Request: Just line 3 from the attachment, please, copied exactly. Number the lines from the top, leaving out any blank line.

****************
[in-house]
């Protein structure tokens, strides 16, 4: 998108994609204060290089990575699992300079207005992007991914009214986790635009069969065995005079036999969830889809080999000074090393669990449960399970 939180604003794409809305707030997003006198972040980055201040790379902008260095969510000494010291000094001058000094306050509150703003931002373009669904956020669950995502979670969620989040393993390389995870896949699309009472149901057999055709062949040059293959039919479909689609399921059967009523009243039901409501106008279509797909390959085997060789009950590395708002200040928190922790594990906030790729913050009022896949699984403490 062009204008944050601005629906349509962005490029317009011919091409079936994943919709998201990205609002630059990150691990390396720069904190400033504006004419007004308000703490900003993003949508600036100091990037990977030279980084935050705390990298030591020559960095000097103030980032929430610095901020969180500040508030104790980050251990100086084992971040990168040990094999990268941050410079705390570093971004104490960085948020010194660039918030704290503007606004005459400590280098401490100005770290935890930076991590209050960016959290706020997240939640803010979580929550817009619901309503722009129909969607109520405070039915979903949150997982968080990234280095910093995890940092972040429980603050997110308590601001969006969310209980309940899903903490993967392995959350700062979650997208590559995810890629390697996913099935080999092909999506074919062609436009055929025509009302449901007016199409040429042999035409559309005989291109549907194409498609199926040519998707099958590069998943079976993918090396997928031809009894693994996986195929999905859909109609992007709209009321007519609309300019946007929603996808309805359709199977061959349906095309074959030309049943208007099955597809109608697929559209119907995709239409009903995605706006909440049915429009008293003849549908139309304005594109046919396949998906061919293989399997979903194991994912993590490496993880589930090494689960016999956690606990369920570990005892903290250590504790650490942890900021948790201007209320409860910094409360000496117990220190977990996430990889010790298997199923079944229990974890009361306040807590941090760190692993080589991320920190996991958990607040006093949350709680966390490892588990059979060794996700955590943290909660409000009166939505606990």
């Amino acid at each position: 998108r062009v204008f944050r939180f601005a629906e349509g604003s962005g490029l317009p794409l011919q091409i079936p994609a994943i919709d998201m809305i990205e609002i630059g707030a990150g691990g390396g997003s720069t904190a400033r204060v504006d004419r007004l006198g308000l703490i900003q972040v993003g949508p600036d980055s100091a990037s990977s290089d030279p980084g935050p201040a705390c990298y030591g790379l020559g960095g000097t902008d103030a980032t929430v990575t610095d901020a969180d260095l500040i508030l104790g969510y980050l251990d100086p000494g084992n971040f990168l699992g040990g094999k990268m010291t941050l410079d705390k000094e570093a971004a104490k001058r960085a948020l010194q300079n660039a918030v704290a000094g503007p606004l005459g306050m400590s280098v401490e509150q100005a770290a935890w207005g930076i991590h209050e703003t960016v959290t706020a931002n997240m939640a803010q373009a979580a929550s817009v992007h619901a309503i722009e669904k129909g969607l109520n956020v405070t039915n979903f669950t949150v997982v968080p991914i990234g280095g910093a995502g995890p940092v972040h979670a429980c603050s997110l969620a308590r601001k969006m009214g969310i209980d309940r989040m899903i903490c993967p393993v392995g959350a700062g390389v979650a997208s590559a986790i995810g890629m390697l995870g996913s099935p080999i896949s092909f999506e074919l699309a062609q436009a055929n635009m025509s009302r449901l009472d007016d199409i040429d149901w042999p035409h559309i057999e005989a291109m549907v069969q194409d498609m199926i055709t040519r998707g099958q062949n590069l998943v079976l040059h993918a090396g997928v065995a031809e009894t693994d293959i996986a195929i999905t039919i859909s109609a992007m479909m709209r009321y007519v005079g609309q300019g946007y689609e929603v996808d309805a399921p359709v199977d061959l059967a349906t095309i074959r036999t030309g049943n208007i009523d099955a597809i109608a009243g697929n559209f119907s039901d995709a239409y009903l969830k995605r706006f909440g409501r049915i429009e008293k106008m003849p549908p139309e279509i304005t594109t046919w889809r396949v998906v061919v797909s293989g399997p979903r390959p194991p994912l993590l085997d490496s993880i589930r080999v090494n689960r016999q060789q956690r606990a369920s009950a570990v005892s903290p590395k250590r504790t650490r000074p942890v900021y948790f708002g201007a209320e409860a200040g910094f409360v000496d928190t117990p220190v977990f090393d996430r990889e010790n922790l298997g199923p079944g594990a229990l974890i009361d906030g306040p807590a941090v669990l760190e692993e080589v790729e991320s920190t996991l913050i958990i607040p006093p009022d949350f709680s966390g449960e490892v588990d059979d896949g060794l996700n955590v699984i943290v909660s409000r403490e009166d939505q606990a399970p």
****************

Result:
């Amino acid at each position: 998108r062009v204008f944050r939180f601005a629906e349509g604003s962005g490029l317009p794409l011919q091409i079936p994609a994943i919709d998201m809305i990205e609002i630059g707030a990150g691990g390396g997003s720069t904190a400033r204060v504006d004419r007004l006198g308000l703490i900003q972040v993003g949508p600036d980055s100091a990037s990977s290089d030279p980084g935050p201040a705390c990298y030591g790379l020559g960095g000097t902008d103030a980032t929430v990575t610095d901020a969180d260095l500040i508030l104790g969510y980050l251990d100086p000494g084992n971040f990168l699992g040990g094999k990268m010291t941050l410079d705390k000094e570093a971004a104490k001058r960085a948020l010194q300079n660039a918030v704290a000094g503007p606004l005459g306050m400590s280098v401490e509150q100005a770290a935890w207005g930076i991590h209050e703003t960016v959290t706020a931002n997240m939640a803010q373009a979580a929550s817009v992007h619901a309503i722009e669904k129909g969607l109520n956020v405070t039915n979903f669950t949150v997982v968080p991914i990234g280095g910093a995502g995890p940092v972040h979670a429980c603050s997110l969620a308590r601001k969006m009214g969310i209980d309940r989040m899903i903490c993967p393993v392995g959350a700062g390389v979650a997208s590559a986790i995810g890629m390697l995870g996913s099935p080999i896949s092909f999506e074919l699309a062609q436009a055929n635009m025509s009302r449901l009472d007016d199409i040429d149901w042999p035409h559309i057999e005989a291109m549907v069969q194409d498609m199926i055709t040519r998707g099958q062949n590069l998943v079976l040059h993918a090396g997928v065995a031809e009894t693994d293959i996986a195929i999905t039919i859909s109609a992007m479909m709209r009321y007519v005079g609309q300019g946007y689609e929603v996808d309805a399921p359709v199977d061959l059967a349906t095309i074959r036999t030309g049943n208007i009523d099955a597809i109608a009243g697929n559209f119907s039901d995709a239409y009903l969830k995605r706006f909440g409501r049915i429009e008293k106008m003849p549908p139309e279509i304005t594109t046919w889809r396949v998906v061919v797909s293989g399997p979903r390959p194991p994912l993590l085997d490496s993880i589930r080999v090494n689960r016999q060789q956690r606990a369920s009950a570990v005892s903290p590395k250590r504790t650490r000074p942890v900021y948790f708002g201007a209320e409860a200040g910094f409360v000496d928190t117990p220190v977990f090393d996430r990889e010790n922790l298997g199923p079944g594990a229990l974890i009361d906030g306040p807590a941090v669990l760190e692993e080589v790729e991320s920190t996991l913050i958990i607040p006093p009022d949350f709680s966390g449960e490892v588990d059979d896949g060794l996700n955590v699984i943290v909660s409000r403490e009166d939505q606990a399970p």